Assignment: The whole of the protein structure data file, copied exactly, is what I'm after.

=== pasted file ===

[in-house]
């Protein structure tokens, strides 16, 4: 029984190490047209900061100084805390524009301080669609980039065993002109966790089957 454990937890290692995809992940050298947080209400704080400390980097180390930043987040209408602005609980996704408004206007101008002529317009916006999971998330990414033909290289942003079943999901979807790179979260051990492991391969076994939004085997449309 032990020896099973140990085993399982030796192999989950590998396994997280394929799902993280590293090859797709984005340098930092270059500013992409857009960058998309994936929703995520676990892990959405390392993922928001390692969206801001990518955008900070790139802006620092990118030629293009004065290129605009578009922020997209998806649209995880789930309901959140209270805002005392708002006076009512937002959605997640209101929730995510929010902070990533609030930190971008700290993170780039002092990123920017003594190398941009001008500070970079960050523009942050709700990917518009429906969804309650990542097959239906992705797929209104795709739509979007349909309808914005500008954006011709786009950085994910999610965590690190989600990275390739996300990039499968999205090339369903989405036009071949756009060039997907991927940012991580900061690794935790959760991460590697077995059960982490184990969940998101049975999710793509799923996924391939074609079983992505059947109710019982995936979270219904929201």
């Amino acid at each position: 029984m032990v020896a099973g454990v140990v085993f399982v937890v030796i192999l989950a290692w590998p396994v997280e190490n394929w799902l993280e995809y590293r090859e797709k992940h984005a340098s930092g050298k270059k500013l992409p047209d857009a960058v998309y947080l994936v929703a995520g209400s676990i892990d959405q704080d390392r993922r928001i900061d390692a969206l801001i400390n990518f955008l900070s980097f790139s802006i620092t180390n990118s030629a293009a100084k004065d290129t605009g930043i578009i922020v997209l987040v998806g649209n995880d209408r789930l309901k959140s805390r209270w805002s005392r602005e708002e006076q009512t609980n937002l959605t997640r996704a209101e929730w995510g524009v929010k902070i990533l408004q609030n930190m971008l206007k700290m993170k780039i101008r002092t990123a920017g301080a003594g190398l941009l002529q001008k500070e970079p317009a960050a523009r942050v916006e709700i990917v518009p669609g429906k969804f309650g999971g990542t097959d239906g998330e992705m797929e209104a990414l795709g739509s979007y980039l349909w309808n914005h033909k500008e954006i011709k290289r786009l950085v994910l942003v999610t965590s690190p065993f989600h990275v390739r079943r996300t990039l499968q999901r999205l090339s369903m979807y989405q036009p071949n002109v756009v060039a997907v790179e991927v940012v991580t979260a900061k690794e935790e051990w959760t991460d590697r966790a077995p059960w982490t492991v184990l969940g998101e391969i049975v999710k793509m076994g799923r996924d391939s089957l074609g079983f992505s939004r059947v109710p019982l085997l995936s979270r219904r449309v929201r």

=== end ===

[in-house]
């Protein structure tokens, strides 16, 4: 029984190490047209900061100084805390524009301080669609980039065993002109966790089957 454990937890290692995809992940050298947080209400704080400390980097180390930043987040209408602005609980996704408004206007101008002529317009916006999971998330990414033909290289942003079943999901979807790179979260051990492991391969076994939004085997449309 032990020896099973140990085993399982030796192999989950590998396994997280394929799902993280590293090859797709984005340098930092270059500013992409857009960058998309994936929703995520676990892990959405390392993922928001390692969206801001990518955008900070790139802006620092990118030629293009004065290129605009578009922020997209998806649209995880789930309901959140209270805002005392708002006076009512937002959605997640209101929730995510929010902070990533609030930190971008700290993170780039002092990123920017003594190398941009001008500070970079960050523009942050709700990917518009429906969804309650990542097959239906992705797929209104795709739509979007349909309808914005500008954006011709786009950085994910999610965590690190989600990275390739996300990039499968999205090339369903989405036009071949756009060039997907991927940012991580900061690794935790959760991460590697077995059960982490184990969940998101049975999710793509799923996924391939074609079983992505059947109710019982995936979270219904929201």
């Amino acid at each position: 029984m032990v020896a099973g454990v140990v085993f399982v937890v030796i192999l989950a290692w590998p396994v997280e190490n394929w799902l993280e995809y590293r090859e797709k992940h984005a340098s930092g050298k270059k500013l992409p047209d857009a960058v998309y947080l994936v929703a995520g209400s676990i892990d959405q704080d390392r993922r928001i900061d390692a969206l801001i400390n990518f955008l900070s980097f790139s802006i620092t180390n990118s030629a293009a100084k004065d290129t605009g930043i578009i922020v997209l987040v998806g649209n995880d209408r789930l309901k959140s805390r209270w805002s005392r602005e708002e006076q009512t609980n937002l959605t997640r996704a209101e929730w995510g524009v929010k902070i990533l408004q609030n930190m971008l206007k700290m993170k780039i101008r002092t990123a920017g301080a003594g190398l941009l002529q001008k500070e970079p317009a960050a523009r942050v916006e709700i990917v518009p669609g429906k969804f309650g999971g990542t097959d239906g998330e992705m797929e209104a990414l795709g739509s979007y980039l349909w309808n914005h033909k500008e954006i011709k290289r786009l950085v994910l942003v999610t965590s690190p065993f989600h990275v390739r079943r996300t990039l499968q999901r999205l090339s369903m979807y989405q036009p071949n002109v756009v060039a997907v790179e991927v940012v991580t979260a900061k690794e935790e051990w959760t991460d590697r966790a077995p059960w982490t492991v184990l969940g998101e391969i049975v999710k793509m076994g799923r996924d391939s089957l074609g079983f992505s939004r059947v109710p019982l085997l995936s979270r219904r449309v929201r």